The following message was something I posted on the GameSalad forums a while back, but I felt it was important to repeat here. What is funny was that before I posted this, my Sous-Chef status simply disappeared without warning or notice, which only reaffirms my personal thoughts regarding their handling of issues.
I’m going to have to chime in here. It’s been a while for me here because I’ve simply moved on to Corona, but I check back to see if there has been any decent progress on GameSalad’s front. But, I agree with Jon in that fair comparison without posting videos or recruiting should be the limit of these posts.
So, here’s my take:
As a Sous-Chef, I supposedly had an inside track to the dev cycle and better contact with people inside the GameSalad company. When I was occasionally able to get the momentary attention of an actual person, I felt there was way too much red tape and closed doors for it to be useful. There’s not much more I can say without violating NDA, so I’ll leave it at that.
I bought Corona over six months ago, but I actually shelved it for a while because I was both very hopeful for GameSalad and because I felt that I had a “programmer’s block,” especially with a “new” language like Lua. However, once I started playing around, I was determined to take it on, full-speed ahead.
Forgive my memory, but it may have been Photics who mentioned that it’s been six months since GameSalad issued an update to their game development kit (GDK). For those doing their math, that’s half the length of your paid subscription. If you still feel comfortable in coughing upwards of $499 a few months from now with little new to show for it, other than a new GUI, a new logo, pause, and a few other tidbits, well, then, more power to you. My situation is unique where my family and financial situation is involved, and I couldn’t wait any longer.
Mind you, I used to be loyal to the point where I wasn’t loyal to myself. Not that I’m hating on GameSalad, but I do have one goal: to get out of a failing full-time job and freelance instead. The company I am working for full-time, has just been acquired, and I am due to lose my job within three months. But the idea of freelancing and the booming careers in mobile development have shifted my sails to end the rat race once and for all.
Like a few of you, I, too, have been approached by publishing companies, financiers, and just people with ideas, but the limit I had was the tools I was working with, particularly GameSalad. As I stated before, I even applied to GameSalad in the dual hope that I could make a difference in the company for the direction and speed of the platform, and also to land a stable job. Yes, that would have included uprooting my entire family, wife and three kids, as far away from New Jersey to Austin, TX, because I believed. But, like many correspondences to and from GameSalad, even talks with executive members just fell by the wayside without nary a word. If I got as high as that and still couldn’t get any headway, I had to seriously rethink my future with GameSalad as a developer and paid subscriber.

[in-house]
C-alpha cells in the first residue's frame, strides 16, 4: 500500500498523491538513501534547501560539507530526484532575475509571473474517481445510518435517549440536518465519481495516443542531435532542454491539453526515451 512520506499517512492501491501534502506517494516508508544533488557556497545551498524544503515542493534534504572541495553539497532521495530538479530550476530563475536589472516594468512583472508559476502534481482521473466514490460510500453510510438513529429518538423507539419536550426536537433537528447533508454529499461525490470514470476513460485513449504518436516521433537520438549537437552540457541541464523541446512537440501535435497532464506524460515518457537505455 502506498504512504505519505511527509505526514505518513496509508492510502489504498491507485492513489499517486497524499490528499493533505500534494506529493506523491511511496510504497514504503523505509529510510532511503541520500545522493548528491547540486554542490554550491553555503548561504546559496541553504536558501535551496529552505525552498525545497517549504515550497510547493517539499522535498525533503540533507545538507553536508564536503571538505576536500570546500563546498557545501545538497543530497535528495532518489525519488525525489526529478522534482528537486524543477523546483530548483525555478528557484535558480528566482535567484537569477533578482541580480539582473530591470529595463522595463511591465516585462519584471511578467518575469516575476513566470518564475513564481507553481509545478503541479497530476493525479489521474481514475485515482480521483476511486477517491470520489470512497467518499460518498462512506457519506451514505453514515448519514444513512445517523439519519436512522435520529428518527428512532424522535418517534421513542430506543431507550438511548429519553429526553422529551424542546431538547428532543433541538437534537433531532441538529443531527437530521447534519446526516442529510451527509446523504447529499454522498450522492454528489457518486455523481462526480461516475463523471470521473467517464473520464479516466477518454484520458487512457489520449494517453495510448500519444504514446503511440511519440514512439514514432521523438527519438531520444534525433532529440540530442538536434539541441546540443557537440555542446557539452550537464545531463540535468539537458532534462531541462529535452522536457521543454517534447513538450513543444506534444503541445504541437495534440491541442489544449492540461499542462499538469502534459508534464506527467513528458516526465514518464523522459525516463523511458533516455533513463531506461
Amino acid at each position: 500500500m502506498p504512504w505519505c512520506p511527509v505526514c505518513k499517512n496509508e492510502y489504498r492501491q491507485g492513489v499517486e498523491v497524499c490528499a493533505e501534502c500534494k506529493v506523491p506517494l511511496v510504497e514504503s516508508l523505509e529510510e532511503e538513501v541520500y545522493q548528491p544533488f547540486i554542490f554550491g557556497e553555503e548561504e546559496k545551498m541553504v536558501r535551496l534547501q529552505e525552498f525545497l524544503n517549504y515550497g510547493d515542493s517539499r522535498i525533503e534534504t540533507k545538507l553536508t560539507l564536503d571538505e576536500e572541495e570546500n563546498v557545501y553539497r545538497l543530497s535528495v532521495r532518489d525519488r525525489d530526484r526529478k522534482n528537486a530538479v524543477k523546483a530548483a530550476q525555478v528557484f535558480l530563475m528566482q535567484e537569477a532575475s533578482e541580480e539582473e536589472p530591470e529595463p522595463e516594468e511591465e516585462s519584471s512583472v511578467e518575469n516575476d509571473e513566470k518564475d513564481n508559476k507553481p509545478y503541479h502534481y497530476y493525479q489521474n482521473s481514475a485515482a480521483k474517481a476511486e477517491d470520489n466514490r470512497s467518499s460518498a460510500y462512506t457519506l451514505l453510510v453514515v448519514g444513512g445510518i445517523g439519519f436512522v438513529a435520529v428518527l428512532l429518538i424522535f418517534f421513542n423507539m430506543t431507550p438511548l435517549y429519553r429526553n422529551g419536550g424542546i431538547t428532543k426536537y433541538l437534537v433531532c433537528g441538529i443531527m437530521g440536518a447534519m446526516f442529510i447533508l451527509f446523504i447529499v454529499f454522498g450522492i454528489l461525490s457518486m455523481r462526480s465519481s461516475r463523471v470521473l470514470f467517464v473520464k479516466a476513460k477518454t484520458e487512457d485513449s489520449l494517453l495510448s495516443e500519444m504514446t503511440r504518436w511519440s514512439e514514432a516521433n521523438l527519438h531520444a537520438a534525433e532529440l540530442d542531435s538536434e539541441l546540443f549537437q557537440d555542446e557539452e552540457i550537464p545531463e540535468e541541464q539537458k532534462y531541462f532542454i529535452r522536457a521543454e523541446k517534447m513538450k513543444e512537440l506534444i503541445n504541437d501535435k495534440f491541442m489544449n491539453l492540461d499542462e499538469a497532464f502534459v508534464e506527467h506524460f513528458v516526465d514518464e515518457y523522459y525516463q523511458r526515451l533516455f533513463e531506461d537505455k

So, I dusted off that purchase of Corona and played with it for the last two months. My previous coding experience was many flavors of BASIC: QBASIC, QuickBASIC/QBX, NS/BASIC, Visual BASIC, and then I ventured off with C in Game Editor, and into TorqueScript in iTorque 2D. In honesty, Lua didn’t seem that far off from what I already knew, and the rest is just syntax. The juices started flowing, and with the sample code, I was off and running.
But, as I inevitably hit a few roadblocks on the way, I reached out to Ansca, the people behind Corona. To my surprise, I was able to speak with the support team directly! From group webcasts, to email correspondences, to private Skype chats for hours at a time, I never felt that they were more than arms-length away to assist me. That doesn’t even include the active forum and often updated code exchange section, where lots of bits of goodies are just waiting to be used. While that’s the tip of the iceberg…
- There’s also a bug tracker database.
- There’s a detailed roadmap.
- There’s a blog.
- There’s tweets of progress, teasers, snapshots, and the like.
- Lastly, there are daily builds of the engine. Daily. And their development methods are smooth enough that adding or fixing one thing doesn’t end up breaking another.
But, as it’s been debated above, it’s not *just* the number of features that a game development platform has. It’s also the content of your game. You can’t blame the dancing shoes if you’ve got two left feet. But, I also know that some core features are required if you’re going to compete with the big boys.
So, I started with a simple premise for a game about a month ago, and all the coding is basically done. Now, all I’m doing is levels and tweaking. But, I’ve got a ton of features that I’ve always wanted to incorporate into a game, nearly all of which cannot be done with the current GameSalad engine. Sometimes, I felt like I kept tacking on these features almost out of spite that I couldn’t do it before, but as I stated, I want these features, not as a developer, but as a gamer. Thankfully, Corona’s SDK allowed me to do that, and with Game Center on the horizon, that’s just another valuable bullet point on my product page on the App Store.
I will always have a cozy place for GameSalad in my heart, and it will be interesting to see what has come about in a few months’ time. I’ve given my remaining GameSalad Pro license to my daughter so she can learn basic game development and programming logic, but as for me, it’s been quite an interesting ride here, and I do wish the best for the folks behind the engine, as well as those who continue to use the engine to the best of its abilities.